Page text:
Bitcoin continues to make fresh lows despite a continued relative decline in trading volume. The strength or weakness of this trend can be analyzed with candlestick patterns, the Wyckoff Method, Pitchforks, and Ichimoku Cloud. Further background information on the technical analysis discussed below can be found here.
The most recent weekly candle closed with a small body and similarly sized wick on each end. Candles of this type are known as spinning tops, and often represent reversals because buyers and sellers have come to an equilibrium. Since 2017, BTC has had several of these candles which resulted in reversal. A current green close on the weekly would confirm an interim reversal based on this candlestick type.
The daily price structure correlates to a typical Wyckoff Accumulation phase which can be used as a rough interpretation of a trading range. The price of BTC is potentially forming a “Spring” with this new local low, but may also represent another support test. The Wyckoff Method can be used to help determine where price sits within a cyclical pattern. An accumulation phase occurs before a new markup phase. BTC experienced one of these classic accumulation periods throughout 2015. A successful accumulation period would be highly indicative of a prolonged bull trend.
Price remains tightly bound in a bearish Pitchfork with anchor points in December, April, and May. A downside target of US~$4,800 median line (red line) is likely, so long as price remains bound to the Pitchfork. The trend is likely to continue until a candle closes above the highest resistance line, representing bullish invalidation.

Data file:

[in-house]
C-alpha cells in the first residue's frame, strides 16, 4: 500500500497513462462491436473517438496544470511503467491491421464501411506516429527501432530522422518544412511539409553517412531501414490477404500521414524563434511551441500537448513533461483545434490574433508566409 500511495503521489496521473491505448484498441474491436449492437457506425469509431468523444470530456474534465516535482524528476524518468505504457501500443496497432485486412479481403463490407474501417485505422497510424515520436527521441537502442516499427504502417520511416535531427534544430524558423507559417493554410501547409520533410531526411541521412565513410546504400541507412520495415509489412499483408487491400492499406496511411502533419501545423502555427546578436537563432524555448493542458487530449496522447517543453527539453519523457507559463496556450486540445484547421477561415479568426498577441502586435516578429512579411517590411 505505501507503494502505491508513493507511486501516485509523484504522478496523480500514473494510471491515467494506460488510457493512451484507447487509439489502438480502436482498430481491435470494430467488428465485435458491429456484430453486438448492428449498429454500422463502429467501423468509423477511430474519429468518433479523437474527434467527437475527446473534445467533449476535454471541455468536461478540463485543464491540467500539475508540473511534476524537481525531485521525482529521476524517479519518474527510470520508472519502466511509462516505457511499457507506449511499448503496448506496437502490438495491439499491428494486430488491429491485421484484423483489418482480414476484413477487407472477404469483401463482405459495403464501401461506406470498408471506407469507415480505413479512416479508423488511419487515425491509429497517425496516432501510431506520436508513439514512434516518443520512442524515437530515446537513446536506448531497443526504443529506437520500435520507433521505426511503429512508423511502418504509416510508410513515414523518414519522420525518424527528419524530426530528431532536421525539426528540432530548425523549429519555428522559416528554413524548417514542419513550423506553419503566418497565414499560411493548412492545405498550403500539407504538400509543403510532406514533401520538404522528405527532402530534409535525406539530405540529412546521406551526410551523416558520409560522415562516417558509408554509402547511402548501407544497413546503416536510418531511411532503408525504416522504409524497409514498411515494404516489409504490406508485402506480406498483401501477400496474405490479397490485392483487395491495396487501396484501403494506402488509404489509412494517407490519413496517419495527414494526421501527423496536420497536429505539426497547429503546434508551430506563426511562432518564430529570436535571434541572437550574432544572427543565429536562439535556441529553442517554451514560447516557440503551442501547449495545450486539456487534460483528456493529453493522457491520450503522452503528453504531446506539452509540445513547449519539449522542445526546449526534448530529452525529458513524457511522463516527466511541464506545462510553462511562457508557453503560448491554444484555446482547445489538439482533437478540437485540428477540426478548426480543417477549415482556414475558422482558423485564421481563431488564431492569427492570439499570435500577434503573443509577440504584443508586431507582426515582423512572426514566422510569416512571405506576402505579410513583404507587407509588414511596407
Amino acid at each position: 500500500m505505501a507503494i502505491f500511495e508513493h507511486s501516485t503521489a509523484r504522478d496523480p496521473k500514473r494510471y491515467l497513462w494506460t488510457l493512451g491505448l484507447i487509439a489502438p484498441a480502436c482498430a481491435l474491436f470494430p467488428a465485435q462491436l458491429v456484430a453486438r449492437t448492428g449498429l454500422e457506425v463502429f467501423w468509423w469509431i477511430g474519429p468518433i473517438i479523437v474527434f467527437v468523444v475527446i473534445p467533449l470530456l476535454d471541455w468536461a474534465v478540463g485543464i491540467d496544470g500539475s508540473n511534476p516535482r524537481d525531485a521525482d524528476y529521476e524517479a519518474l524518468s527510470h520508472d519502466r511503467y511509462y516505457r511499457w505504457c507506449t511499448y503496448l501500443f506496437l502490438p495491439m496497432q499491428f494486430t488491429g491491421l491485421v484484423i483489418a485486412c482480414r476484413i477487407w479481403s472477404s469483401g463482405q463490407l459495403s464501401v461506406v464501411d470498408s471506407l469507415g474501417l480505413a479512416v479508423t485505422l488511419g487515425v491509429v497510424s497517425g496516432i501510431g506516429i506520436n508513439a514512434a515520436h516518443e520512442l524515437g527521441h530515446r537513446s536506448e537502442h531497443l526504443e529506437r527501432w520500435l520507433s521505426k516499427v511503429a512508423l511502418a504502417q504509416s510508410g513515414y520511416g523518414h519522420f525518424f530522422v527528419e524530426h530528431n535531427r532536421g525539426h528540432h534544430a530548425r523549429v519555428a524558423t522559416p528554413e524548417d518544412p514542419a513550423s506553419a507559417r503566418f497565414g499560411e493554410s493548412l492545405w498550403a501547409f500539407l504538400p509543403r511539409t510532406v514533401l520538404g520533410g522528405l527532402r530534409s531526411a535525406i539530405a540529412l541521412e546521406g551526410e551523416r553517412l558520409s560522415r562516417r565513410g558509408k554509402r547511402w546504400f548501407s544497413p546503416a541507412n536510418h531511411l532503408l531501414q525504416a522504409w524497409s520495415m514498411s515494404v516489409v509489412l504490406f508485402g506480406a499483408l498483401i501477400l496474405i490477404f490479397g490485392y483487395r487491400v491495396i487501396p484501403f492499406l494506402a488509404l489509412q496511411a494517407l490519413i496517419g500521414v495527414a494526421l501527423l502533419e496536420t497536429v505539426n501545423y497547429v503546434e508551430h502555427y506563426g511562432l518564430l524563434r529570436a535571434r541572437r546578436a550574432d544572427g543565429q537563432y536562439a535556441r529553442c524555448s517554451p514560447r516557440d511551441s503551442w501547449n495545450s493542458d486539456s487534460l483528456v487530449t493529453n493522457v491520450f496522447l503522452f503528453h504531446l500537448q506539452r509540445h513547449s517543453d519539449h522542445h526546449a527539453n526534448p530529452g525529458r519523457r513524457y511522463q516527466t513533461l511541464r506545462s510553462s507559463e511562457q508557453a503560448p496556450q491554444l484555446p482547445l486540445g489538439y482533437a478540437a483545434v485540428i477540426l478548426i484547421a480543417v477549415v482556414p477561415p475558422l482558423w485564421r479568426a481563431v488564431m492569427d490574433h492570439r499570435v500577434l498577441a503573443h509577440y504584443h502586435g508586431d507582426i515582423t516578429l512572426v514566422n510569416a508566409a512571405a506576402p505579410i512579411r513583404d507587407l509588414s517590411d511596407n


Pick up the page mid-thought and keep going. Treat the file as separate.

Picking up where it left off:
Turning to the Ichimoku Cloud on the weekly chart, there are four metrics; the current price in relation to the Cloud, the color of the Cloud (red for bearish, green for bullish), the Tenkan (T) and Kijun (K) cross, and the Lagging Span. The best entry always occurs when most of the signals flip from bearish to bullish, or vice versa.
The Cloud metrics on the daily time frame are all bearish; price below Cloud, bearish Cloud, bearish TK cross, and Lagging Span below price and Cloud. A long entry based on traditional Cloud rules does not trigger until price breach’s the Cloud. A bearish Kijun bounce should be expected and any bullish reversals will be met with resistance at the Kijun, currently ~US$7,850.
The spread of the TK lines are forming a C-Clamp, which has indicated reversals in price trajectory twice this year. There is also an active bullish RSI divergence, meaning, price has moved lower on less momentum, suggesting a potential reversal. Furthermore, the daily candle closed as a dragonfly, further hinting at potential reversal.
Since 2015, each quarter had represented an alternating pattern of bullish price action. This week marks the end of the second quarter of the year, which had experienced bullish price inflection initially. OKEX futures quarterly rollovers have been loosely associated with elevated periods of volatility.
The CME futures have now also joined the fray with 1 contract representing 5BTC and, despite being cash-settled, will also likely influence price. The May open interest for CME futures stood at 2,827 contracts with an average daily volume of 3,931 contracts. The December to June contract will settle on July 5th.
Fundamentals continue to show a maturing network with increasing use of batching and SegWit adoption, which add downward pressure on transaction fees. These changes will be essential for scaling when on-chain transactions begin to increase. NVT has begun to decrease, suggesting an increase in network utility.
Technicals continue to show a definitive bear trend with the probability of an eventual price touch below US$5,000. Intraday metrics suggest price is oversold and will likely bounce before going lower. The trading range since February is indicative of a potential price reversal on a broader scale.